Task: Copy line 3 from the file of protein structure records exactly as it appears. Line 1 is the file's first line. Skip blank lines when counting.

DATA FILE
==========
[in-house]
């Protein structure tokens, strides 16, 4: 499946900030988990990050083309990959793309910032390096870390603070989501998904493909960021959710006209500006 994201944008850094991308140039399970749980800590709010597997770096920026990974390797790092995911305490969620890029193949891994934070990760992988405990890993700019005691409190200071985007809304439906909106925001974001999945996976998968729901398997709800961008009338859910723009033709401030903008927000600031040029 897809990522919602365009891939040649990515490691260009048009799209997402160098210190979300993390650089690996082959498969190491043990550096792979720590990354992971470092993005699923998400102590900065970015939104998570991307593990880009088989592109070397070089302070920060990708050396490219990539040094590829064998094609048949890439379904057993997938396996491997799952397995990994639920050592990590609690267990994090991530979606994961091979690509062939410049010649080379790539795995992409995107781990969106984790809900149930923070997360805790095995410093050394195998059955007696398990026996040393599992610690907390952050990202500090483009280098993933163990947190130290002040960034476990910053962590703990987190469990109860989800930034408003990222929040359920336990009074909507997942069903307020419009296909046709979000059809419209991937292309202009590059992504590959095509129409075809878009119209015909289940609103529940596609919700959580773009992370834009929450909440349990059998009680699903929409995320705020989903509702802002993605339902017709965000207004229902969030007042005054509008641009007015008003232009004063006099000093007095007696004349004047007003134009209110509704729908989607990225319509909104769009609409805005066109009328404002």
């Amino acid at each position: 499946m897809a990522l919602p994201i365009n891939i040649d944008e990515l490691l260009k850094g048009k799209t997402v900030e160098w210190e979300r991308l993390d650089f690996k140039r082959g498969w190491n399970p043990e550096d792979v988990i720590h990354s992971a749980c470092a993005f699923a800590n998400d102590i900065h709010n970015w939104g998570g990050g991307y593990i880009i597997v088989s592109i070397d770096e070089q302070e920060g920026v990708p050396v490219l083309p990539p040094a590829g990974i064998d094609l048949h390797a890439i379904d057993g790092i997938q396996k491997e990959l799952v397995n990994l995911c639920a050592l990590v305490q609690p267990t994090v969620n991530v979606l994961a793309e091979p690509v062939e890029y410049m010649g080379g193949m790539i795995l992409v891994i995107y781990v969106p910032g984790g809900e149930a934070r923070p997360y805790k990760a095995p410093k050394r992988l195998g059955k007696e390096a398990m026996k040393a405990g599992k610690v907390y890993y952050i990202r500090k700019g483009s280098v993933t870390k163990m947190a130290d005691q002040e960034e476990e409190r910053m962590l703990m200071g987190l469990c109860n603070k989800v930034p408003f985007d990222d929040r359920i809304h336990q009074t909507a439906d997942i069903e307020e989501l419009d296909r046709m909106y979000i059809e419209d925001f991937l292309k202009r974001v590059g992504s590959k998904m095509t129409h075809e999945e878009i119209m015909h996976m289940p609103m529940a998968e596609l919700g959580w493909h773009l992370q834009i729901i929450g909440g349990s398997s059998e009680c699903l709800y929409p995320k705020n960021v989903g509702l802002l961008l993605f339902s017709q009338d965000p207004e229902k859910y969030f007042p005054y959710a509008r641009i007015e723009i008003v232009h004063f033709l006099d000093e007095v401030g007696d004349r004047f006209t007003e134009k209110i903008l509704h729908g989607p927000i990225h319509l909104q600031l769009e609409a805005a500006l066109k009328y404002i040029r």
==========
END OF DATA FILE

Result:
């Amino acid at each position: 499946m897809a990522l919602p994201i365009n891939i040649d944008e990515l490691l260009k850094g048009k799209t997402v900030e160098w210190e979300r991308l993390d650089f690996k140039r082959g498969w190491n399970p043990e550096d792979v988990i720590h990354s992971a749980c470092a993005f699923a800590n998400d102590i900065h709010n970015w939104g998570g990050g991307y593990i880009i597997v088989s592109i070397d770096e070089q302070e920060g920026v990708p050396v490219l083309p990539p040094a590829g990974i064998d094609l048949h390797a890439i379904d057993g790092i997938q396996k491997e990959l799952v397995n990994l995911c639920a050592l990590v305490q609690p267990t994090v969620n991530v979606l994961a793309e091979p690509v062939e890029y410049m010649g080379g193949m790539i795995l992409v891994i995107y781990v969106p910032g984790g809900e149930a934070r923070p997360y805790k990760a095995p410093k050394r992988l195998g059955k007696e390096a398990m026996k040393a405990g599992k610690v907390y890993y952050i990202r500090k700019g483009s280098v993933t870390k163990m947190a130290d005691q002040e960034e476990e409190r910053m962590l703990m200071g987190l469990c109860n603070k989800v930034p408003f985007d990222d929040r359920i809304h336990q009074t909507a439906d997942i069903e307020e989501l419009d296909r046709m909106y979000i059809e419209d925001f991937l292309k202009r974001v590059g992504s590959k998904m095509t129409h075809e999945e878009i119209m015909h996976m289940p609103m529940a998968e596609l919700g959580w493909h773009l992370q834009i729901i929450g909440g349990s398997s059998e009680c699903l709800y929409p995320k705020n960021v989903g509702l802002l961008l993605f339902s017709q009338d965000p207004e229902k859910y969030f007042p005054y959710a509008r641009i007015e723009i008003v232009h004063f033709l006099d000093e007095v401030g007696d004349r004047f006209t007003e134009k209110i903008l509704h729908g989607p927000i990225h319509l909104q600031l769009e609409a805005a500006l066109k009328y404002i040029r």